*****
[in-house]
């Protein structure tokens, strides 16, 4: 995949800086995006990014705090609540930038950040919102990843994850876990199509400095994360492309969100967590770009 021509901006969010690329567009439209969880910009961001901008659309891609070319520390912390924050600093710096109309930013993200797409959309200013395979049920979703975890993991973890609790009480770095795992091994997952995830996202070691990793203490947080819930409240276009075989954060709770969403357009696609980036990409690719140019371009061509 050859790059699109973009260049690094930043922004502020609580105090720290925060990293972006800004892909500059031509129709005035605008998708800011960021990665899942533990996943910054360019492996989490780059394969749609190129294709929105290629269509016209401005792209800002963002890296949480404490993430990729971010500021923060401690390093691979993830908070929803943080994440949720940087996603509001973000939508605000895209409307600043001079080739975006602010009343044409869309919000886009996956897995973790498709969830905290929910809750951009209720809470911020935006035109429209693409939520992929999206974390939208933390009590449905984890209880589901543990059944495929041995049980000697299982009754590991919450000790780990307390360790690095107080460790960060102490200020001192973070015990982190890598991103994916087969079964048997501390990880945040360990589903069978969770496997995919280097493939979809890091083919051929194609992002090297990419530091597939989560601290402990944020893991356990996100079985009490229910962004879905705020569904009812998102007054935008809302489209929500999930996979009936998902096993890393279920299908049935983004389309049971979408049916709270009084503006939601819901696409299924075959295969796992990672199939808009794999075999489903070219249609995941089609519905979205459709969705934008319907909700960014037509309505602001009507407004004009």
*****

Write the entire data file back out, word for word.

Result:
[in-house]
């Protein structure tokens, strides 16, 4: 995949800086995006990014705090609540930038950040919102990843994850876990199509400095994360492309969100967590770009 021509901006969010690329567009439209969880910009961001901008659309891609070319520390912390924050600093710096109309930013993200797409959309200013395979049920979703975890993991973890609790009480770095795992091994997952995830996202070691990793203490947080819930409240276009075989954060709770969403357009696609980036990409690719140019371009061509 050859790059699109973009260049690094930043922004502020609580105090720290925060990293972006800004892909500059031509129709005035605008998708800011960021990665899942533990996943910054360019492996989490780059394969749609190129294709929105290629269509016209401005792209800002963002890296949480404490993430990729971010500021923060401690390093691979993830908070929803943080994440949720940087996603509001973000939508605000895209409307600043001079080739975006602010009343044409869309919000886009996956897995973790498709969830905290929910809750951009209720809470911020935006035109429209693409939520992929999206974390939208933390009590449905984890209880589901543990059944495929041995049980000697299982009754590991919450000790780990307390360790690095107080460790960060102490200020001192973070015990982190890598991103994916087969079964048997501390990880945040360990589903069978969770496997995919280097493939979809890091083919051929194609992002090297990419530091597939989560601290402990944020893991356990996100079985009490229910962004879905705020569904009812998102007054935008809302489209929500999930996979009936998902096993890393279920299908049935983004389309049971979408049916709270009084503006939601819901696409299924075959295969796992990672199939808009794999075999489903070219249609995941089609519905979205459709969705934008319907909700960014037509309505602001009507407004004009």